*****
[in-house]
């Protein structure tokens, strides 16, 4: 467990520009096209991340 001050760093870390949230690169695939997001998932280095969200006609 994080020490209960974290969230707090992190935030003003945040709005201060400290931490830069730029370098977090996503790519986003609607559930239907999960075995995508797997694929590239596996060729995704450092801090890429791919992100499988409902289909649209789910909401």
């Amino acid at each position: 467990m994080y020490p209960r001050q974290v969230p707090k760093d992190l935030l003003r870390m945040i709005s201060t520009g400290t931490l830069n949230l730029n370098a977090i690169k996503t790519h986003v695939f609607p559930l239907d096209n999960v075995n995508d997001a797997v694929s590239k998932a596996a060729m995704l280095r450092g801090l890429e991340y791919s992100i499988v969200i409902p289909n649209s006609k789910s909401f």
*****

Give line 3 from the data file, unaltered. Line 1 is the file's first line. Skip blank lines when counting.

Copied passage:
């Amino acid at each position: 467990m994080y020490p209960r001050q974290v969230p707090k760093d992190l935030l003003r870390m945040i709005s201060t520009g400290t931490l830069n949230l730029n370098a977090i690169k996503t790519h986003v695939f609607p559930l239907d096209n999960v075995n995508d997001a797997v694929s590239k998932a596996a060729m995704l280095r450092g801090l890429e991340y791919s992100i499988v969200i409902p289909n649209s006609k789910s909401f």